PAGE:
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Presenting the Hot List—the Year’s Top Magazines, TV and Digital Media

November 28, 2016  |  Media Week  |  No Comments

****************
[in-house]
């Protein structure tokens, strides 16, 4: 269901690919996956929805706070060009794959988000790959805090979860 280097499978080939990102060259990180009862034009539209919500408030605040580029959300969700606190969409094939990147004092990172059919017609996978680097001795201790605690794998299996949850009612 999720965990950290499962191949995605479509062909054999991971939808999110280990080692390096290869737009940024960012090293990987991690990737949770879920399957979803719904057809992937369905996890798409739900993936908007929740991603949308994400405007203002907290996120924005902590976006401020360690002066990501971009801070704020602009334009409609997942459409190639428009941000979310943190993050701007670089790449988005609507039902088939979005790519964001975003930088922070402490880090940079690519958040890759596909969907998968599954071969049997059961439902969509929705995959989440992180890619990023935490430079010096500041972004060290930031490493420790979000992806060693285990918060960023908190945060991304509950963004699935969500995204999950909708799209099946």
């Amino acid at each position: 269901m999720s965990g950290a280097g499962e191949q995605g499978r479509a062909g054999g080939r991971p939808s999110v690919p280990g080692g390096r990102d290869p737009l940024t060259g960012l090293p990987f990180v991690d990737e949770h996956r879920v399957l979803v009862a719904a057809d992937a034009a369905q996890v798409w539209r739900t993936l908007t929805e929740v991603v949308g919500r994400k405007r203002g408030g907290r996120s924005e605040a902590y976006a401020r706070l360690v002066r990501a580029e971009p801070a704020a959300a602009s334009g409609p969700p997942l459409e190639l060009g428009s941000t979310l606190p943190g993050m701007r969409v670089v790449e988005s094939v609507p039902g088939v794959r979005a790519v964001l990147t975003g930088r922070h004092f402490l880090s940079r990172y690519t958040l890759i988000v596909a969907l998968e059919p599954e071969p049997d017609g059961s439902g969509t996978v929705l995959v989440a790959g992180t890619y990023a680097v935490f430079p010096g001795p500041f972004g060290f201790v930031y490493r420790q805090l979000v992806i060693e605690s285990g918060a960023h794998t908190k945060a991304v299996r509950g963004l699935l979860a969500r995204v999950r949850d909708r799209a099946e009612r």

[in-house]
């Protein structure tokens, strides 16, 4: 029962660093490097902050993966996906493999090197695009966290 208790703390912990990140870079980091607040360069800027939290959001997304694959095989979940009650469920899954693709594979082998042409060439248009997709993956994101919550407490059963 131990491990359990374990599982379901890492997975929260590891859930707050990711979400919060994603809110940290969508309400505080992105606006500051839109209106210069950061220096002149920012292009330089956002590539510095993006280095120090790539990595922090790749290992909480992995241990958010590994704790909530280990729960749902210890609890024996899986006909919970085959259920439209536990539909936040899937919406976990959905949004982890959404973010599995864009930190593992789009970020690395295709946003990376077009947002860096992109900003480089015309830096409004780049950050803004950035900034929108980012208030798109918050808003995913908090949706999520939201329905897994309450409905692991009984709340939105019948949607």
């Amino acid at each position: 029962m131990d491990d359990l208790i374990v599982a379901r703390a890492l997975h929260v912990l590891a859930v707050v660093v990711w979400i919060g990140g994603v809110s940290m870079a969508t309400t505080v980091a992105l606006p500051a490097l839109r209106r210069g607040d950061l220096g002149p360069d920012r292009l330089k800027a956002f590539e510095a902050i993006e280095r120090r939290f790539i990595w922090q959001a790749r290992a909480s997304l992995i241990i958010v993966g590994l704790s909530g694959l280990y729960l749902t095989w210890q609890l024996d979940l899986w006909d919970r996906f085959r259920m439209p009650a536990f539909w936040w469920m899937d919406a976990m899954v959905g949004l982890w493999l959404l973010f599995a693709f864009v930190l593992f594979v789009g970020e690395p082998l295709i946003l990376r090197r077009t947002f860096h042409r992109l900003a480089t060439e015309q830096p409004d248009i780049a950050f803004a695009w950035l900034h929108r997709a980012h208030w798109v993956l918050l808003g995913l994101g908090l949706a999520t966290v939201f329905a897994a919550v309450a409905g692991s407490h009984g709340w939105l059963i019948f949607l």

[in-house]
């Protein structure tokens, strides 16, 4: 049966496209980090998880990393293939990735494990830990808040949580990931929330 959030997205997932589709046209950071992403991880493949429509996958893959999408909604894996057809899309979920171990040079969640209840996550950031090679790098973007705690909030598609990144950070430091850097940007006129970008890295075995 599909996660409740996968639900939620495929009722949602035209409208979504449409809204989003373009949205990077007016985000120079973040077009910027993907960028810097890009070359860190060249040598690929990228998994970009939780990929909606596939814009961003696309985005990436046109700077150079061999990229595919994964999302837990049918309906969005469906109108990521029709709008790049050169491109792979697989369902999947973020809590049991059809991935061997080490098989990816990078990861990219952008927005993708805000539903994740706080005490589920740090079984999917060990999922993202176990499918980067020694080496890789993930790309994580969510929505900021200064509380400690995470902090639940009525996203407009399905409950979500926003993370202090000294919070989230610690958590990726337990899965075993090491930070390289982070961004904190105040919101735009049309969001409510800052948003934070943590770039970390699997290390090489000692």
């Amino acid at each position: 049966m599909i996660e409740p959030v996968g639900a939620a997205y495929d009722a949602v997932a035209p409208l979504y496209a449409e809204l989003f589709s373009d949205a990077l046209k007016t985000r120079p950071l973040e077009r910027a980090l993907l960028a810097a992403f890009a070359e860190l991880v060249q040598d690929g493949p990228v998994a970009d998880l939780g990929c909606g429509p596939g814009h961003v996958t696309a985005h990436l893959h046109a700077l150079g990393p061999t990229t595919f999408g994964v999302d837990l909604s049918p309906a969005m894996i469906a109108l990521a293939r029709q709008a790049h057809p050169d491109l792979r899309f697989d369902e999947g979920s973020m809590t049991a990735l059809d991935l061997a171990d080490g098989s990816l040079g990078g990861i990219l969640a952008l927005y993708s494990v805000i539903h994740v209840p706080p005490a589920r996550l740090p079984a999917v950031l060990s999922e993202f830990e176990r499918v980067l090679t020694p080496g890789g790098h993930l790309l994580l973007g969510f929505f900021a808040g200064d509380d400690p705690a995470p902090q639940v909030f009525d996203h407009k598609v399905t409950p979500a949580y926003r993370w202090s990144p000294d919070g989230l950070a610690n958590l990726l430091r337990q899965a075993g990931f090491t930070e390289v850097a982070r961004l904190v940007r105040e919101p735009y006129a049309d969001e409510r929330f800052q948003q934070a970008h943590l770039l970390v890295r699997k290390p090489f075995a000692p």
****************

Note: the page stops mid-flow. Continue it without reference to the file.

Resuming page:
It was the year that Donald Trump dominated and demonized the media. That magazines built around news and analysis (New York, The New Yorker, Time) made the greatest impact, and produced the most eye-catching covers. That The People v. O.J. Simpson, Stranger Things and Samantha Bee ruled the tube—and that Megyn Kelly found herself on both sides of the news. This was also the year that digital platforms, players, obsessions and innovations—from Snapchat to Pokemon Go to Facebook Live, DJ Khaled to Chrissy Teigen—commanded our attention. Here, we present Adweek's annual Hot List, featuring our editors' picks for the year's top magazines, television and digital media, and the executives and content creators who dictate where the business is and where it's headed. Take Amazon's Jeff Bezos, our 2016 Media Visionary, who not only has changed the way we shop but, via his ownership of The Washington Post, is helping to save journalism in a perilous time of real-vs.-fake news. Here, we also present the winners of our annual Hot List Readers' Choice Poll, which this year generated more than 1.2 million votes at Adweek.com. As ever, all the terrific content being produced out there is made possible by the smartest, most creative leaders in the business—aside from Bezos, individuals like Facebook's Mark Zuckerberg, FX's John Landgraf, and Hearst's David Carey and Michael Clinton. It is on them that we cast praise, and on them that a vibrant, forward-leaning media industry depends. Check out all this year's honorees: Hottest Magazines Media Visionary: Jeff Bezos Magazine Executive Team: Hearst's David Carey and Michael Clinton Magazine Editor: New York's Adam Moss Hottest TV Shows and Networks TV Executive: FX's John Landgraf TV Creator: Full Frontal's Samantha Bee TV News Anchor: Fox News' Megyn Kelly Hottest Digital Brands and Products Digital Executive: Facebook's Mark Zuckerberg Digital Creator: Casey Neistat This story first appeared in the November 28, 2016 issue of Adweek magazine. Click here to subscribe.